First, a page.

School board candidates draw contrasts as races near end
November 1, 2016
With Election Day less than a week away, and some residents having already mailed in their ballots, candidates for the Park City Board of Education are making their final pushes to reach out to voters.
In the District 2 race between Andrew Caplan and Peter Yogman, the campaign has centered, in part, on whether the age of a candidate's children should matter to voters. Caplan, who has two young children who will be in district schools for years to come, said that separates him from Yogman, whose children have graduated from Park City High School.
Caplan said his perspective would be particularly valuable on the school board because the concerns of parents with younger children are sometimes different than those of other residents.
"I'm doing this because I have a passion to serve and am very interested in education in Park City, and I have been for a number of years," he said. "My candidacy is a continuation of that. I feel strongly that families and working families in this district should be represented on the school board, especially ones with younger children."
Yogman, however, questioned whether that difference should matter. He said he has tried to focus on other issues, such as how he intends to build community consensus around important topics if elected. He said he would work hard to educate the populace about the pros and cons of issues such as capital projects, incorporate their feedback, then find the right solution.
"To say that you have a passion for school, or a passion for children, I think is a distinction without a difference," he said, referencing a talking point Caplan has used on the campaign trail. "We all have a passion for schools and a passion for children. That should not be the deciding factor between us. I think you have to look at other things, like does experience count? Does your deep knowledge of the issues count? Does your perhaps-better ability to build consensus count? How important are those?"
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In District 3, Petra Butler, a newcomer to the public arena in Park City, is aiming to position herself as the change candidate in her race with Moe Hickey, who served on the school board previously before relinquishing his seat when he moved out of his previous district.
Butler said her background as an FBI special agent gives her a different perspective, and different ideas, than Hickey, who worked in finance and has been involved in education in Park City for years.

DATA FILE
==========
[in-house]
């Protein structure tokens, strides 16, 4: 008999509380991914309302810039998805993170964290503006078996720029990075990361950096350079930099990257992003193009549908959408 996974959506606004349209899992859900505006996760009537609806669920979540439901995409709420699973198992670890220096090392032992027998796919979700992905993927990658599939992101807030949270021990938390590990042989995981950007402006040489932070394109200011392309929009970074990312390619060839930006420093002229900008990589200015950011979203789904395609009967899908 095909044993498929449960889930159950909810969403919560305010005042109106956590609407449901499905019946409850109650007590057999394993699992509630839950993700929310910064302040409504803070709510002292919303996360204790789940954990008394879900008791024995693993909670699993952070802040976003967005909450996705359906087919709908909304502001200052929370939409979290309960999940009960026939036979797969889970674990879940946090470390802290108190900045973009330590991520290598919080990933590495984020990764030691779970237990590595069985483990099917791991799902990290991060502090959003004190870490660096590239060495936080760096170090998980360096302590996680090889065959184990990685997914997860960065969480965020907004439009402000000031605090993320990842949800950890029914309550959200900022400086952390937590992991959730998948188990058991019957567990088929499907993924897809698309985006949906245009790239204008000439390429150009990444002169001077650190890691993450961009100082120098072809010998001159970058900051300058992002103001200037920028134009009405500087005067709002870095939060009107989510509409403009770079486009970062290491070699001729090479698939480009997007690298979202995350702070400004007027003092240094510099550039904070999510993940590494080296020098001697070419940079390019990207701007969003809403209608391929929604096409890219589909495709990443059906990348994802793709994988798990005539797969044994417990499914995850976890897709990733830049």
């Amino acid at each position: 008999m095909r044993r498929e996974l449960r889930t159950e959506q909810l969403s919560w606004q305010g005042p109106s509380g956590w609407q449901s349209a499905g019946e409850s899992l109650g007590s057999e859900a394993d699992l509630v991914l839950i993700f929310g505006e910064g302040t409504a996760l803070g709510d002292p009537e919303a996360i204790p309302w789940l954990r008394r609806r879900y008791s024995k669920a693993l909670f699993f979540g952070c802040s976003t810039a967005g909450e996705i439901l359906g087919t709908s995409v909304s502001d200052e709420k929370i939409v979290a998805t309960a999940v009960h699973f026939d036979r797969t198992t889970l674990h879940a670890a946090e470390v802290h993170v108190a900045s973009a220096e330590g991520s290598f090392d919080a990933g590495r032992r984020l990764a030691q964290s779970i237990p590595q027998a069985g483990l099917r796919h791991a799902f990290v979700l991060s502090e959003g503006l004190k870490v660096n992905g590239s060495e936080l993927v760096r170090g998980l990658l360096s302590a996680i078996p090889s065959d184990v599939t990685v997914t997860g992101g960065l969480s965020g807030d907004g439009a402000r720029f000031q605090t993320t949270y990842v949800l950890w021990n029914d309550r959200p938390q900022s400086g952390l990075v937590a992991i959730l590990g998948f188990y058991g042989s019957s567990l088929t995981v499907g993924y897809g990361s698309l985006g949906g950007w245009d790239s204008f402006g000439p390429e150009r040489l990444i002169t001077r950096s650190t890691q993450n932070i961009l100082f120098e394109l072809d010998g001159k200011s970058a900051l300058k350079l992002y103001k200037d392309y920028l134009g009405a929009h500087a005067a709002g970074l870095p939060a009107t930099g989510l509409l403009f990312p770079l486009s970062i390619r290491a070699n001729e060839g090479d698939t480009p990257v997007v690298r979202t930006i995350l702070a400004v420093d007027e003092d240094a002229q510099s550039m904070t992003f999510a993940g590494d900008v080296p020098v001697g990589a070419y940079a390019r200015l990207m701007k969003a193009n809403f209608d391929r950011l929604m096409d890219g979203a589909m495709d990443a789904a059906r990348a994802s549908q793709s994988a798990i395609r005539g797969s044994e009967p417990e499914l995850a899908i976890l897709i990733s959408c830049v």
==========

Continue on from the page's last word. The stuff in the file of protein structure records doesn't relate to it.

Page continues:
"I think it's really going to come down to whether people want a change with regard to our school board," she said. "If they feel that something new is needed to address the current issues that we have, I think they're going to vote for somebody new. If they're very comfortable with what they have on the school board, I think Moe is going to be your candidate. I think we're both very qualified."
Hickey is countering Butler with a message that experience matters. He said his previous time on the school board makes him more qualified to handle issues facing the district such as figuring out long-term capital needs, closing the opportunity gap and increasing revenue for the classroom.
He added that the boards he served on implemented initiatives such as the preschool program, expanding dual-language immersion, increasing the number of Advanced Placement programs offered at Park City High School and creating the Park City Center for Advanced Professional Studies.
"If people think those programs were bad, then maybe they want to vote for change," he said. "But if people think those programs were an asset to the school district and us heading in the right direction, then I think they know what they're getting with me. And I have no problem standing on that."
In the South Summit School District, Eric Rose is squaring off against Suni Woolstenhulme for the District 1 seat. In District 2, Dan Eckert is facing Cynthia Card.
There are no contested seats in the North Summit School District.